St. Petersburg, FL – Sundays are always an interesting experience at the Tampa Bay Blues Festival. Sometimes they are designated theme days, such as a celebration of the music of The Big Easy, or maybe just a look at some up-and-coming younger artists making a name for themselves. This year’s Sunday seemed to be about just having fun.
Friday and Saturday’s lineups featured the likes of Robert Cray, Beth Hart, John Nemeth, Buddy Guy, Ronnie Earl, Janiva Magness, Eric Gales and more! There was great anticipation for Sunday’s lineup which boasted Tad Robinson, Band of Friends, Mississippi Heat, Sugaray Rayford, and Delbert McClinton.
Tad Robinson was up first and greeted the still arriving fans with an inspired set. Obviously a practitioner of the adage “Doesn’t matter if there is ten people out there or ten thousand, you give them your best,” he and his stellar band threw down hard.
Robinson had the crowd in the palm of his hand as he laid down soulful ditties with his trademark weary-traveler-on-the-road-of-experience vocals on classics like “Nickel and a Nail” and “Rained All Night.” Ronnie Earl joined the band for “What Love Did to Me,” and everyone was lifted up a bit and gave even more, delivering a performance that had folks shaking their heads. Even at that, the high point of the set came as Robinson and company delivered an impressive performance of “You Were Never Mine” that left everyone feeling gratified.
Next up was Band of Friends consisting of guitarist Davy Knowles, bassist Gerry McAvoy, and drummer Ted McKenna. These talented gentlemen were here to honor the memory of the great Irish rocker Rory Gallagher by recreating his work so we could experience what it was like to have seen him perform. Both McAvoy and McKenna had played with Gallagher, so naturally Knowles was thrilled to be able to share the stage with them. “It’s like a dream come true.”
From the opening note, these gentlemen hit the gas and then, they ventured into overdrive. There wasn’t a single soul in the crowd left untouched or unmoved by the honesty and intensity served up by the band. Knowles was channeling Gallagher and was right there on the knife’s edge of having the Irish rocker himself burst forth from the guitar. McAvoy and McKenna were right there with him, holding down the pocket in fine fashion.
Jaws were dropping as the fellas went through the likes of “Messin’ With the Kid,” “Do You Read Me,” “Keychain,” and more. They moved from one song to the next leaving ashes and debris in their wake. It was beautiful! They also played one of Knowles’ own, “River Bed,” which was appreciated by the crowd as well.
Mississippi Heat has been a mainstay of Chicago blues with its unique sound that often combines the best of Memphis soul, jazz, swing, big band, and of course, Chicago blues. For over 27 years they have brought their liberating sounds and passion to music lovers the world over. They consistently feature virtuosos including founder and harp player Pierre Lacocque, and Michael Dotson on guitar, along with stellar players such as bassist Brian Quinn, and drummer Terrence Jones. With premiere vocalist Inetta Visor recovering from an illness, they were joined by Carla Stinson on vocals.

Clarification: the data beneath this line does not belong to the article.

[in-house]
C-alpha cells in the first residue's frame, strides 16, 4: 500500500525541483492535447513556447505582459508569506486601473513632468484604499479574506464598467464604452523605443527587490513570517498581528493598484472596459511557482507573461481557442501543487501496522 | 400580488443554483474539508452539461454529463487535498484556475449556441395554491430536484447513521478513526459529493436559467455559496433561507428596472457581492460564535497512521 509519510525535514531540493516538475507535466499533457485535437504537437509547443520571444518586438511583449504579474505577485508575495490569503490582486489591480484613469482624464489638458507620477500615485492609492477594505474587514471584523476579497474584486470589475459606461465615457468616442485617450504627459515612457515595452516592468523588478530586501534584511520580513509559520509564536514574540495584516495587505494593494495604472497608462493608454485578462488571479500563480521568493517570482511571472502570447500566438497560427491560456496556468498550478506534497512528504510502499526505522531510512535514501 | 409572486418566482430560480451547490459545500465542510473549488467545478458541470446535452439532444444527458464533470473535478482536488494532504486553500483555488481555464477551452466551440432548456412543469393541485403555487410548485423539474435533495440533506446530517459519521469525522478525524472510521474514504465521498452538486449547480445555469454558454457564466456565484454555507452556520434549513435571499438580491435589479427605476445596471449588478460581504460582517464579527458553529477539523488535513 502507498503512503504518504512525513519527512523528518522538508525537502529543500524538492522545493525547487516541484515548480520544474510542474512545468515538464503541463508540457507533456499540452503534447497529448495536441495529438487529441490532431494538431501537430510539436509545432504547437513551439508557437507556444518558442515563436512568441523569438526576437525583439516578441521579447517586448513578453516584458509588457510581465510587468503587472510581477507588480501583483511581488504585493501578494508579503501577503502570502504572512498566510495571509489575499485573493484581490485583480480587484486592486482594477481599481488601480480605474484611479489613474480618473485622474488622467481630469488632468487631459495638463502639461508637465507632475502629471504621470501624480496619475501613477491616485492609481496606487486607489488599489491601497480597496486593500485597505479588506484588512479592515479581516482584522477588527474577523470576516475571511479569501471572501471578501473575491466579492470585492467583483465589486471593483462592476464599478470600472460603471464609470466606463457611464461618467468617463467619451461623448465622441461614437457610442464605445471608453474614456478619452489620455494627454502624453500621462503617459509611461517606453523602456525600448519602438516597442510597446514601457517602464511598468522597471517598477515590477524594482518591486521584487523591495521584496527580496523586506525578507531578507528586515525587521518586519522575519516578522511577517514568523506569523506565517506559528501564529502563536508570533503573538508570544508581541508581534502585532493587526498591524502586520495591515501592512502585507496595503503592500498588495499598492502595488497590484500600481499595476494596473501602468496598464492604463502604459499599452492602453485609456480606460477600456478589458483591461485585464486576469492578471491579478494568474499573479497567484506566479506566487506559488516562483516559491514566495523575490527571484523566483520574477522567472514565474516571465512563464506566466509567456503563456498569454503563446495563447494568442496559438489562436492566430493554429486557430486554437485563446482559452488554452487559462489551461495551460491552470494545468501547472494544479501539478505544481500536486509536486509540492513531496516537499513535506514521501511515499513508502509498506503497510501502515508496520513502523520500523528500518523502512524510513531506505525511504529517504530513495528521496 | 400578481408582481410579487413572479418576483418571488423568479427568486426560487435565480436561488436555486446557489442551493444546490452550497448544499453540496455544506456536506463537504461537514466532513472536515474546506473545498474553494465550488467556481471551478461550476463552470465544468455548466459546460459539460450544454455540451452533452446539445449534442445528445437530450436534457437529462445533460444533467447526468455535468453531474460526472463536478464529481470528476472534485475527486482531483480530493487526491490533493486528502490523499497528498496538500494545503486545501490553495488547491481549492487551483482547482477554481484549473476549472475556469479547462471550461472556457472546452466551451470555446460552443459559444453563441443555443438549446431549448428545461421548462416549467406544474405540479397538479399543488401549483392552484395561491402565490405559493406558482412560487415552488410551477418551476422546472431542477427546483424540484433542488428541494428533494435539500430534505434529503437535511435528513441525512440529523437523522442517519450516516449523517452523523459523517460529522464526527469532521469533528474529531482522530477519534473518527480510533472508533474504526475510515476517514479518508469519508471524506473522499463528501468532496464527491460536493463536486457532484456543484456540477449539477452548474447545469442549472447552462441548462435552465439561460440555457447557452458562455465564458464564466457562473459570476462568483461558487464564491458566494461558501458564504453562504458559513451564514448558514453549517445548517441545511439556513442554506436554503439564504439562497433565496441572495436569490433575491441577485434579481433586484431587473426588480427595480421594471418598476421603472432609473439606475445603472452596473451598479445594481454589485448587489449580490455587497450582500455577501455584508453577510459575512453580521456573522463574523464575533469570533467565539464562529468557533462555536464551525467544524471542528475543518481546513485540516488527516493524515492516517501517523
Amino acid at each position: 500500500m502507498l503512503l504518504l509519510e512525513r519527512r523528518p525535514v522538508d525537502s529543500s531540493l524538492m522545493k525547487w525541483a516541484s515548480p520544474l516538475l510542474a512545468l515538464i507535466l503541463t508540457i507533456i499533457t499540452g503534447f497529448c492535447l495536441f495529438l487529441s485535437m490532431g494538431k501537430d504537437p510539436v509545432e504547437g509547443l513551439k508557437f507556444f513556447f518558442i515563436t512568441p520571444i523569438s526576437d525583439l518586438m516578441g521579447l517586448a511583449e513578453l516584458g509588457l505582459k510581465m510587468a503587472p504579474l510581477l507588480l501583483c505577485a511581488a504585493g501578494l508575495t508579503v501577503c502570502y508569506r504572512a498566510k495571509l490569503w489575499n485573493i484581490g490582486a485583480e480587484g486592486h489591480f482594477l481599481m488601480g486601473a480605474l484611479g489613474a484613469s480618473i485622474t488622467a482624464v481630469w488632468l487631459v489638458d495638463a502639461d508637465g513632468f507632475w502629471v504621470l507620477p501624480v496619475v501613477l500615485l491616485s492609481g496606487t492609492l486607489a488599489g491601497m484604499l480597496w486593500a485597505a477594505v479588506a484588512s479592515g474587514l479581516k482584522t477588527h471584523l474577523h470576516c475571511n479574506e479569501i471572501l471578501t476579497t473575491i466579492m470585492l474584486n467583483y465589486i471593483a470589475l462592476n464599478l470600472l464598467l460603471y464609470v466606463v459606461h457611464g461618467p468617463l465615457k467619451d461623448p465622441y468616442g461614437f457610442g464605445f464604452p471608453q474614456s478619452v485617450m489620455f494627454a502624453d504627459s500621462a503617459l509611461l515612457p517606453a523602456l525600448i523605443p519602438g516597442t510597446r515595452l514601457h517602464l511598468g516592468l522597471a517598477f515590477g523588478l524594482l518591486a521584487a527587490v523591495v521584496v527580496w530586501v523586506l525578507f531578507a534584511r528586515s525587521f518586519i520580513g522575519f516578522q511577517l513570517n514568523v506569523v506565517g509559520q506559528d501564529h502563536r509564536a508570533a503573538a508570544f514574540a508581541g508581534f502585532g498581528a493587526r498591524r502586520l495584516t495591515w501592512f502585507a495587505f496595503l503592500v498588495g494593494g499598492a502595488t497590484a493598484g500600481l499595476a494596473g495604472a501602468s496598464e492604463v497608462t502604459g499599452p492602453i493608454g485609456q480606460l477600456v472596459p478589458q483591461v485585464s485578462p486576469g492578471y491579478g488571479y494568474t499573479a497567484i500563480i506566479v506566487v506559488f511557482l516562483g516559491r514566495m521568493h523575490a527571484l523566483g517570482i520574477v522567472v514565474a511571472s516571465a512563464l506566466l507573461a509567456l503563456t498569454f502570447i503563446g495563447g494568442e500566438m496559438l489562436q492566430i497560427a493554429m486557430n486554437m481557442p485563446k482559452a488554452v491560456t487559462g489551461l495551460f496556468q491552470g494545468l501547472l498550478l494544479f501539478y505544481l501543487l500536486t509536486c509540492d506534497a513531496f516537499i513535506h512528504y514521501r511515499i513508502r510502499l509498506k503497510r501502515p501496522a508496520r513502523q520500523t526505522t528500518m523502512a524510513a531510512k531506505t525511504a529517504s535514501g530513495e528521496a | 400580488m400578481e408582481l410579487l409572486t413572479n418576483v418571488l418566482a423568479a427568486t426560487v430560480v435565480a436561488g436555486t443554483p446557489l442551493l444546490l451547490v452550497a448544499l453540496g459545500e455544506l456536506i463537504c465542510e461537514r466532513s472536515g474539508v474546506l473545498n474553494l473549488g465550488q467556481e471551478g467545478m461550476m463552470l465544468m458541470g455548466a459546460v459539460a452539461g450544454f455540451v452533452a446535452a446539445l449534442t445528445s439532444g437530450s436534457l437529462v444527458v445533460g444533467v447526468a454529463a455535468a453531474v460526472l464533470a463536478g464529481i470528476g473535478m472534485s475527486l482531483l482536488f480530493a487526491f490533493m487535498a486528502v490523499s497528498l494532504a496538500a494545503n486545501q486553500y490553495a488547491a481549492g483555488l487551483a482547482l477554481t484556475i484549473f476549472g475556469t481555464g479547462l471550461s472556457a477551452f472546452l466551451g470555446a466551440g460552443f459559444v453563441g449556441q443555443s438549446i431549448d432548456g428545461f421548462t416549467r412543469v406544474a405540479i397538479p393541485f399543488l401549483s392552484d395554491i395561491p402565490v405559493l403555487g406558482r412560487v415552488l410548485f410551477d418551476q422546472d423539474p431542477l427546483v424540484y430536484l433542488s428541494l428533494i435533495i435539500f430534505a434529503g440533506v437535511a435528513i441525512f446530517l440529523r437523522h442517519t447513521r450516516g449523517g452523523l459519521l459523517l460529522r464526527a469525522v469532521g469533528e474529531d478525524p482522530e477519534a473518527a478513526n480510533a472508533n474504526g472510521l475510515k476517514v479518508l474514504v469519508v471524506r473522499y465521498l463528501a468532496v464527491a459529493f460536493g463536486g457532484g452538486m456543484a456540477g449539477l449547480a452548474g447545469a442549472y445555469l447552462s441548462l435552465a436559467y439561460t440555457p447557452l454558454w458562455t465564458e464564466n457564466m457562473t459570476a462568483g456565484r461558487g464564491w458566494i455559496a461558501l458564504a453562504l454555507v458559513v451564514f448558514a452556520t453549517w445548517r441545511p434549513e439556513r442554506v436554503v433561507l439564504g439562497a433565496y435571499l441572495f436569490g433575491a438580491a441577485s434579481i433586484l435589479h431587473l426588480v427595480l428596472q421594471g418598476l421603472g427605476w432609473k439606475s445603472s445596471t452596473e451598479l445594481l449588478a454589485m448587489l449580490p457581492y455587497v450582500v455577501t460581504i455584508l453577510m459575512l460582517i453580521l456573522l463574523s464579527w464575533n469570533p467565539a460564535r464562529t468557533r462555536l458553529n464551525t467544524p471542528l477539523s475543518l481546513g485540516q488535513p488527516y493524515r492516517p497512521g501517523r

Right away everyone realized they were in for a treat as the band’s groove was irresistible! Set highlights included boogie number “Dance the Night Away,” and “Cab Driving Man” that featured solos by Lacocque and Dotson. The pair also soloed on “You Don’t Mean Me No Good” and performed a Michael Dotson composition, “Last to Go.” And how could the crowd not be won over by stunning renditions of “Handyman” and “Honest I Do”?
Sugaray Rayford was off the chain. He was not going to let the crowd stay seated, and he had them up, moving and grooving. He threw every ounce of oomph he could muster at the crowd throughout his set, tapping deep into his seemingly endless reserve of contagious passion. Of course, throwing love beads out to the crowd didn’t hurt.
With songs like “Blind Alley” and “Big Legged Woman” he and his Boneshakers had the crowd right where they wanted them. Then, as the band delivered stunning versions of “Born Under a Bad Sign” and “I’ll Play the Blues for You,” Rayford walked through the crowd. He also performed “Cold Sweat” telling everyone that he was bringing “a little uptown and a little downtown” to it, which he did indeed. The cherry on top was his stirring presentation of Little Milton’s “Grits Ain’t Groceries.” He’d brought a plateful of Texas with him, and the crowd ate it up. Being the talent he is, he left them hungry for more.
Delbert McClinton is a bonafide legend around the world. In Texas, he is among the state’s beloved and elite artists including Willie Nelson, Joe Ely, Guy Clarke, Lyle Lovett, and Billy Joe Shaver. Given that, the assembled guests were recovering their bearings after the rousing Sugaray Rayford set and settling in for time with their friend and troubadour. The elite Texas storytellers we mentioned all share one thing: They are the premiere conveyors of life and love through song… and Delbert proudly stands among them.
Delbert delivered an almost intimate performance. His voice is a little weathered with the passage of time but still full of conviction and empathy for the human condition. “Take Me to The River,” “Blues as Blues Can Get,” and “Coming On Strong” were welcome old friends; familiar and comforting. The hits just flowed. “Linda Lou,” “Starting a Rumor” and “People Love to Talk,” were welcomed as well. Delbert dropped in some of his famous harp playing to ice the cake, and everyone loved it. There was “Can I Change My Mind,” “Have a Little Faith in Me,” and more. It was reassuring to see a beloved old friend still doing what he loves. We are oh so thankful he is still treating us to his songs and their stories.
We can’t wait to see what the Tampa Bay Blues Festival has in store for us next year!